3rd June 2019
Experiencing a golden age without money worries Saving enough during our working life will not just give us freedom to manage our finances more flexibly, but it will also help us to secure a more comfortable lifestyle in retirement. Even though the baby boomers (the generation born between 1946 and 1964) are better off than any other generation, according to a new report, one in three (33%) people nearing retirement in this age demographic still don’t feel confident they’ll have enough funds to live on.
The Income Roulette Report reveals that more than a quarter (28%) of people expecting to retire within the next five years don’t know how much they have in their pension pot. In addition to money worries, some did not feel emotionally ready for retirement, with one in six (16%) admitting they were worried they would not be as intellectually stimulated, and one in ten (12%) worried they would not know what to do with their time.
The research also reveals that two in five (42%) of those who have already retired feel their financial situation has significantly worsened since doing so. Furthermore, over a third (35%) of retirees feel they’re often hit with unexpected costs like home maintenance, car repairs, or helping their children or grandchildren, meaning they frequently find themselves financially vulnerable.
It’s essential that people start planning and seeking the necessary professional financial advice earlier so that they can make the transition into retirement with greater confidence. A robust advice process will include encouraging anyone considering their retirement financial planning to compare their current monthly outgoings with their expected outgoings in retirement. This will give a clear indication of the level of income required.
It’s often said that over-55s are experiencing a golden age when it comes to their finances. Entering retirement should be an exciting time, but the research shows this doesn’t automatically mean this group is confident about their retirement plans – both from a financial and emotional perspective.
On the one hand, ‘pension freedoms’ offer people more flexibility and choice, while on the other, it demands they take greater responsibility for their own financial affairs. It can also help for people to think about where their different pension pots are and if they would be better off bringing them all together in one place. This can ensure they enter retirement with confidence and control over their savings, and greater choice about how to take an income that will provide everything they hope for from retirement.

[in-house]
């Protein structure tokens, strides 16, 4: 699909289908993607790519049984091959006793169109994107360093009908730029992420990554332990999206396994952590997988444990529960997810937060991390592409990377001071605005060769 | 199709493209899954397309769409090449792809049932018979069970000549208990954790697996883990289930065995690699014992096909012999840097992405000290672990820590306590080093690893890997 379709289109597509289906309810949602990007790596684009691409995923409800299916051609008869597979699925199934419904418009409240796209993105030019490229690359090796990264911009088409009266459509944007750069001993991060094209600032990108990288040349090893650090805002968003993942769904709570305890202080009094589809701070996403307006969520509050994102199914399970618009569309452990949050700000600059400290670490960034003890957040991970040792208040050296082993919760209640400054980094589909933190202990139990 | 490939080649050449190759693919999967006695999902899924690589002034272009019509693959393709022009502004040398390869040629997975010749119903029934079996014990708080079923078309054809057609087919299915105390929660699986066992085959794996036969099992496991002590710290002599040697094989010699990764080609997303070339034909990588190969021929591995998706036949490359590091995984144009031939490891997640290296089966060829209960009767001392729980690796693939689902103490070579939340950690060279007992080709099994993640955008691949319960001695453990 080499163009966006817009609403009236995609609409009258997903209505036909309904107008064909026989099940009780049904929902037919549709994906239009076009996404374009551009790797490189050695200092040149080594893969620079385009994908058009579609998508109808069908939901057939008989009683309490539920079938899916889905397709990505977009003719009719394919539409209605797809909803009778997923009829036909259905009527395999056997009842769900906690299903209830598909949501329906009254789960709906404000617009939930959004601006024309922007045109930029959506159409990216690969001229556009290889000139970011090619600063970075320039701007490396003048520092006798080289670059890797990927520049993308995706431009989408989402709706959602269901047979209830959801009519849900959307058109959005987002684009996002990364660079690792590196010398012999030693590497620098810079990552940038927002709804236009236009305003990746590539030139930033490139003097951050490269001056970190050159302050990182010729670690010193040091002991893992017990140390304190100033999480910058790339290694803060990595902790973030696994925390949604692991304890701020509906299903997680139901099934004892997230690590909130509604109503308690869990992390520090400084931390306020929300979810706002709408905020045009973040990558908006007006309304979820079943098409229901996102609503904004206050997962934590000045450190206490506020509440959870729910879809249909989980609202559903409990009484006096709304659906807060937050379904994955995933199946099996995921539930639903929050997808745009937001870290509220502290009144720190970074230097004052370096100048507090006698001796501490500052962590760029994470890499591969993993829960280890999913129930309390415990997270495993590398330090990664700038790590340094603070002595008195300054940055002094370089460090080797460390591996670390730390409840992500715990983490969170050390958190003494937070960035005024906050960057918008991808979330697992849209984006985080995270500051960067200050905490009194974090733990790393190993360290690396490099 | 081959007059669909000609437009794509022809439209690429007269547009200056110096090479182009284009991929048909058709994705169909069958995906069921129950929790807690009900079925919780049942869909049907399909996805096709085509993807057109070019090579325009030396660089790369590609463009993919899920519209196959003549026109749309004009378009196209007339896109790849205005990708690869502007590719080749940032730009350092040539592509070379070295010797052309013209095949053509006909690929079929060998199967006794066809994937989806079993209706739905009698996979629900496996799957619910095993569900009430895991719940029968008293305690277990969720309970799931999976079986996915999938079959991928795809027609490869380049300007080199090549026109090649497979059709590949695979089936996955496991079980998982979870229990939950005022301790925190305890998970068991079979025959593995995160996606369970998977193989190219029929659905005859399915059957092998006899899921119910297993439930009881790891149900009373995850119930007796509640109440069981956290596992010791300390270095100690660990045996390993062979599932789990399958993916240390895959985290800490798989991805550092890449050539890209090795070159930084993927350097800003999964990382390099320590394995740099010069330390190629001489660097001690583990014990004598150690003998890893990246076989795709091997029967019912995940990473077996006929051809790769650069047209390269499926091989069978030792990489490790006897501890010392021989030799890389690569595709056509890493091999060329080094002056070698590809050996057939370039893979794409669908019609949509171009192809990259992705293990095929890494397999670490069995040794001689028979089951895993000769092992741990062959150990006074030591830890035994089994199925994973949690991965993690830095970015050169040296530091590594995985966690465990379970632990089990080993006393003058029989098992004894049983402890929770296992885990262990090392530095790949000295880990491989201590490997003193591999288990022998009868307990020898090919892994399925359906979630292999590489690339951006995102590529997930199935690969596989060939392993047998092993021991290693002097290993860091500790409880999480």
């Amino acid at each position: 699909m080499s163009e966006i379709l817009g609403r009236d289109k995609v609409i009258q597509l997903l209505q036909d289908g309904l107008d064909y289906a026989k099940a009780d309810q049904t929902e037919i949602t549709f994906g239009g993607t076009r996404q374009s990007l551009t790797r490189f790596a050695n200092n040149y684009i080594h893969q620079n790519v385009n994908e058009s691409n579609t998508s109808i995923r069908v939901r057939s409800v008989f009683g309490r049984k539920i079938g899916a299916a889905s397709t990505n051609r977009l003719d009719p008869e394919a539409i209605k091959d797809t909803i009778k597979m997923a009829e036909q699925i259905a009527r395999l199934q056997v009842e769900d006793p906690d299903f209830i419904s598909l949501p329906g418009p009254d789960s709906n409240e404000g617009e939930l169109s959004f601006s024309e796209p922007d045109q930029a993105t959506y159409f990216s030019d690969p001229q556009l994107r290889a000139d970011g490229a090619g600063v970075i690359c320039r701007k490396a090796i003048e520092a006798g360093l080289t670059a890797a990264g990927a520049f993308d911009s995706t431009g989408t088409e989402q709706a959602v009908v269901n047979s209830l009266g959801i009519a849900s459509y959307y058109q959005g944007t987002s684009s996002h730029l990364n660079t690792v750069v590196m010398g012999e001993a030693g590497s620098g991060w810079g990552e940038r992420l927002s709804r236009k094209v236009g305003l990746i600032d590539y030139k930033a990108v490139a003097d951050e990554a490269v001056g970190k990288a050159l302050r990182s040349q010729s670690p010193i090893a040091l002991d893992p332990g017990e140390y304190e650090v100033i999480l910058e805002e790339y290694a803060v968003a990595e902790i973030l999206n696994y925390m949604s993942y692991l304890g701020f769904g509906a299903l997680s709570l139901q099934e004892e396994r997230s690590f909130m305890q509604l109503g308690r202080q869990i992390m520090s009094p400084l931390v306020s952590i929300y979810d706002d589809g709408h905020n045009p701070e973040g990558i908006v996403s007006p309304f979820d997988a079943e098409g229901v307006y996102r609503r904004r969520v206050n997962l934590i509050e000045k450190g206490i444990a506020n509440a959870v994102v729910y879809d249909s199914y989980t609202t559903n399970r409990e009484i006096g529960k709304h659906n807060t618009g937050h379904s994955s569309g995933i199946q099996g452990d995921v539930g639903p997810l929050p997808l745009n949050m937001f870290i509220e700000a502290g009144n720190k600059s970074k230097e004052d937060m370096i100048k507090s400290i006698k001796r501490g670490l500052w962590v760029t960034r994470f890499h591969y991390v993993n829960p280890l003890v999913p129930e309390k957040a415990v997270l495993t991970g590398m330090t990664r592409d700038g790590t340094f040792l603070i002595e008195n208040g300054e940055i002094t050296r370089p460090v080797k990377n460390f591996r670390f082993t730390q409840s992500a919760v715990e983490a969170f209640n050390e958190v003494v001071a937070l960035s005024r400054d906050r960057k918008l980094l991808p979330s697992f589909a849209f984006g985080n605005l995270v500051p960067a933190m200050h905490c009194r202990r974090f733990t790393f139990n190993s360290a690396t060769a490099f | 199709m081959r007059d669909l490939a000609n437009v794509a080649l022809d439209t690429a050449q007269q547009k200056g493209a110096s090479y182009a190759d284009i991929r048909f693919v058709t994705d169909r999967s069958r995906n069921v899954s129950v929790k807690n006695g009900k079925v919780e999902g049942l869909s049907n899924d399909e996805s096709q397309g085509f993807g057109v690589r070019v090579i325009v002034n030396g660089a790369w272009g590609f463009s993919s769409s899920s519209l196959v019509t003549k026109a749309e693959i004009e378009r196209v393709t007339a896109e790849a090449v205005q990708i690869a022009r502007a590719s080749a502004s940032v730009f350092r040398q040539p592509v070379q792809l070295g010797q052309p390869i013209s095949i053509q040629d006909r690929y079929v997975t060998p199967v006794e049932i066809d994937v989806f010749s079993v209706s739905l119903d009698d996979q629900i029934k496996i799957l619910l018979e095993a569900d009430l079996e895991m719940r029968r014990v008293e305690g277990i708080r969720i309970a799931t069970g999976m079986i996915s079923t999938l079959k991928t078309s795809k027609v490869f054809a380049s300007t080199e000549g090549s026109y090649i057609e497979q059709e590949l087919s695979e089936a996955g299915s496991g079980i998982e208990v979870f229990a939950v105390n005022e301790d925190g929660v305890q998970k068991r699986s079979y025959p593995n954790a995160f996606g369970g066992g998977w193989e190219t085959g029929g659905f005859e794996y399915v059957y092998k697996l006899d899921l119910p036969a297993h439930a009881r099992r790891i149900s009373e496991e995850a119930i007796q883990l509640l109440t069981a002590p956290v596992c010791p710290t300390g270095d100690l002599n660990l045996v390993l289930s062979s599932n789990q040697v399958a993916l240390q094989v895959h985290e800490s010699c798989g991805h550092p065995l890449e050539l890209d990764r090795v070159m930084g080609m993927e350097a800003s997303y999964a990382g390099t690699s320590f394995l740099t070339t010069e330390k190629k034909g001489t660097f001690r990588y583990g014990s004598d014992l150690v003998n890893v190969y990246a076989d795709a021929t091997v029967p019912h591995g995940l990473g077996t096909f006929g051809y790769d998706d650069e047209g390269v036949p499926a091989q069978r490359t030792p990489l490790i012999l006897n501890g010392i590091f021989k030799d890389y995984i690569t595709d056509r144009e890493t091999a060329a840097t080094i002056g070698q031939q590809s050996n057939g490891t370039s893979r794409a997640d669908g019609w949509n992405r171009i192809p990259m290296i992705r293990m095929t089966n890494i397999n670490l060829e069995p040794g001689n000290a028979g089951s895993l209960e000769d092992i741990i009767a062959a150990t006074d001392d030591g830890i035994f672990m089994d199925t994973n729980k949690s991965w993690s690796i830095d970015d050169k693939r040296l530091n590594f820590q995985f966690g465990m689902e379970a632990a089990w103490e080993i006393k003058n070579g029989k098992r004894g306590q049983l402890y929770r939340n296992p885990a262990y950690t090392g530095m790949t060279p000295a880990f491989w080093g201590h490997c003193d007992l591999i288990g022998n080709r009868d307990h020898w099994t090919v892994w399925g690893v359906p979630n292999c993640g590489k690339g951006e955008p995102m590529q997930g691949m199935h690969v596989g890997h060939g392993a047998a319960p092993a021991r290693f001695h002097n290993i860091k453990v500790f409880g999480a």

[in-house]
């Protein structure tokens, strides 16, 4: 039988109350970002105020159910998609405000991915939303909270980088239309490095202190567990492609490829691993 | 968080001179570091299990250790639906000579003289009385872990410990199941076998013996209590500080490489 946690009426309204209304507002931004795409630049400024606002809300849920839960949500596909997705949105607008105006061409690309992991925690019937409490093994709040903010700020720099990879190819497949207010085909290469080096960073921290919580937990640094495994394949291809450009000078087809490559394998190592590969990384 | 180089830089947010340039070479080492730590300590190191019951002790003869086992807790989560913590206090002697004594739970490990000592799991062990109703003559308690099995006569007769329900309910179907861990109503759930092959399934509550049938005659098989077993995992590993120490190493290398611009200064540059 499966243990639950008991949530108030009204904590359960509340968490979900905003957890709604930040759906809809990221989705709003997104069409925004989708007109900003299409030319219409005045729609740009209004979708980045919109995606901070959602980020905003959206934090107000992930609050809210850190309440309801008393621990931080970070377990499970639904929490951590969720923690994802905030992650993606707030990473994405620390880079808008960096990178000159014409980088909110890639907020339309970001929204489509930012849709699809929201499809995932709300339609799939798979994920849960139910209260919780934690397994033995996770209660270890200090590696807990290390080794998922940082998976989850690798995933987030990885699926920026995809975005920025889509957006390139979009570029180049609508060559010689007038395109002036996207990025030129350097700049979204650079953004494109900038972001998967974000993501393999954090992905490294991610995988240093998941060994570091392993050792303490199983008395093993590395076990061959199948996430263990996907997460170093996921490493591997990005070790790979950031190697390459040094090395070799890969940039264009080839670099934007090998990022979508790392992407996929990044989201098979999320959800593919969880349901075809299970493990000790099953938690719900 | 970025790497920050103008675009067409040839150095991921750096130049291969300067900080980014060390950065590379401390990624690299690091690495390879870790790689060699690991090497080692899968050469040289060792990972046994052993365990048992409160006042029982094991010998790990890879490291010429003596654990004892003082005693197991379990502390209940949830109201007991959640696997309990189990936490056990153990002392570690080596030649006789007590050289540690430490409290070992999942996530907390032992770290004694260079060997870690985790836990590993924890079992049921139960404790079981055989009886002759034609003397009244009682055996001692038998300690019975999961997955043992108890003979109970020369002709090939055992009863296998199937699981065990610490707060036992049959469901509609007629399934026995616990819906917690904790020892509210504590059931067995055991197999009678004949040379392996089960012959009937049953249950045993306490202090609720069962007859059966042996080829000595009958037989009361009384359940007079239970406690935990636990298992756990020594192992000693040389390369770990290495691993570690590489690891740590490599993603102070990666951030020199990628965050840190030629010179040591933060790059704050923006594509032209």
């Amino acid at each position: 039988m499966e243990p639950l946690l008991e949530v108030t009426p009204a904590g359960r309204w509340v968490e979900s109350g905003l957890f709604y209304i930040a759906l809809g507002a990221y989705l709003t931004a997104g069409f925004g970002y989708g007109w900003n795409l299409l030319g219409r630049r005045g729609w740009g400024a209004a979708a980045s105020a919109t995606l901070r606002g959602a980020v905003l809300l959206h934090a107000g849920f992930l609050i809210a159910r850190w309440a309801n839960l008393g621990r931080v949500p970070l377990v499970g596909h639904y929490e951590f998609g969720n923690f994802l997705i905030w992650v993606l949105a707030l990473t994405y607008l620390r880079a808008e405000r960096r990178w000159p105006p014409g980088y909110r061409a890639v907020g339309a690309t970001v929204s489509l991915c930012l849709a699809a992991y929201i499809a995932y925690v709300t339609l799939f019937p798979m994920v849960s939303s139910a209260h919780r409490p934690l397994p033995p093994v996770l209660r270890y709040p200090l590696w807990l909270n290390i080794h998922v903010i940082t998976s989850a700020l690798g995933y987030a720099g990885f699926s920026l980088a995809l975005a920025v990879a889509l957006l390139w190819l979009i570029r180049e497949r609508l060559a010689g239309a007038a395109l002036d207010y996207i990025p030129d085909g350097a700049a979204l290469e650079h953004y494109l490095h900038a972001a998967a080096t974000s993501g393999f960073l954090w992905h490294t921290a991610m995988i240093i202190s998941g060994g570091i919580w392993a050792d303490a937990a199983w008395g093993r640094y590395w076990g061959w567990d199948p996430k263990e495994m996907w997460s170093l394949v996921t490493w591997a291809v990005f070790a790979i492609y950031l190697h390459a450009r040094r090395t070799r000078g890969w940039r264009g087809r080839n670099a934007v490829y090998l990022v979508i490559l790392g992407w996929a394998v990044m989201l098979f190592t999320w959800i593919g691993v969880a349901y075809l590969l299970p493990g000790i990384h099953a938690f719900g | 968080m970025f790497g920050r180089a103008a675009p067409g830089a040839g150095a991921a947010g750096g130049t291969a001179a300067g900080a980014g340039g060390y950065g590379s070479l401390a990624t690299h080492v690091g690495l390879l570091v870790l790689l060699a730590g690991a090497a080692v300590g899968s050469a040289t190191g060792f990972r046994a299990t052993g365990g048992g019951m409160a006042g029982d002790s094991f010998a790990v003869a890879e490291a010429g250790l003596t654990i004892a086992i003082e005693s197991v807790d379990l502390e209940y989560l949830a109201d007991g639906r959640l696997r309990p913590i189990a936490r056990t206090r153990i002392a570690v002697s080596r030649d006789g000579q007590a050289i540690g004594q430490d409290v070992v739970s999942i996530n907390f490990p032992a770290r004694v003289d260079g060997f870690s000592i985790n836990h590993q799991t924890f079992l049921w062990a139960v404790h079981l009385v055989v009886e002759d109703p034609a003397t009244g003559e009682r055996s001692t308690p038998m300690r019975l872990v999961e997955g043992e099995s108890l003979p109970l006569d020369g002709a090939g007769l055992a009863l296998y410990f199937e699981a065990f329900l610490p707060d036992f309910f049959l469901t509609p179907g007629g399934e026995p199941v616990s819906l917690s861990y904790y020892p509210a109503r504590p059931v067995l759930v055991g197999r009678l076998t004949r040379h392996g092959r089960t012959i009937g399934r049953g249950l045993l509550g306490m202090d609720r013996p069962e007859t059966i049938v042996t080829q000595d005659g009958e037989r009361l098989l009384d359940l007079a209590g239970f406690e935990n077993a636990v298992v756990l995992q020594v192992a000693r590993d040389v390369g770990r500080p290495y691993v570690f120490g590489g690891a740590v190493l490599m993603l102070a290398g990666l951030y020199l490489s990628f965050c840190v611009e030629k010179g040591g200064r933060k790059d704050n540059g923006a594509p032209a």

Trying to figure out how much money you will need to retire can be one of the most difficult financial questions to answer. We can no longer assume that we will be mortgage-free homeowners in retirement. For those unable to get on the property ladder during their working life, a large private rental bill needs to be factored into retirement planning. As a ‘broad rule of thumb’, retirees shouldn’t see a huge change in their standard.
 ONS March 2018, ‘How do the post-World War baby boom generations compare?’
 Methodology for consumer survey: YouGov, on behalf of LV=, conducted online interviews with 8,529 UK adults between 20 and 26 June 2018. Data has been weighted to reflect a nationally representative audience.
A PENSION IS A LONG-TERM INVESTMENT.
THE FUND VALUE MAY FLUCTUATE AND CAN GO DOWN, WHICH WOULD HAVE AN IMPACT ON THE LEVEL OF PENSION BENEFITS AVAILABLE.
PENSIONS ARE NOT NORMALLY ACCESSIBLE UNTIL AGE 55. YOUR PENSION INCOME COULD ALSO BE AFFECTED BY INTEREST RATES AT THE TIME YOU TAKE YOUR BENEFITS. THE TAX IMPLICATIONS OF PENSION WITHDRAWALS WILL BE BASED ON YOUR INDIVIDUAL CIRCUMSTANCES, TAX LEGISLATION AND REGULATION, WHICH ARE SUBJECT TO CHANGE IN THE FUTURE.
THE VALUE OF INVESTMENTS AND INCOME FROM THEM MAY GO DOWN. YOU MAY NOT GET BACK THE ORIGINAL AMOUNT INVESTED.
PAST PERFORMANCE IS NOT A RELIABLE INDICATOR OF FUTURE PERFORMANCE.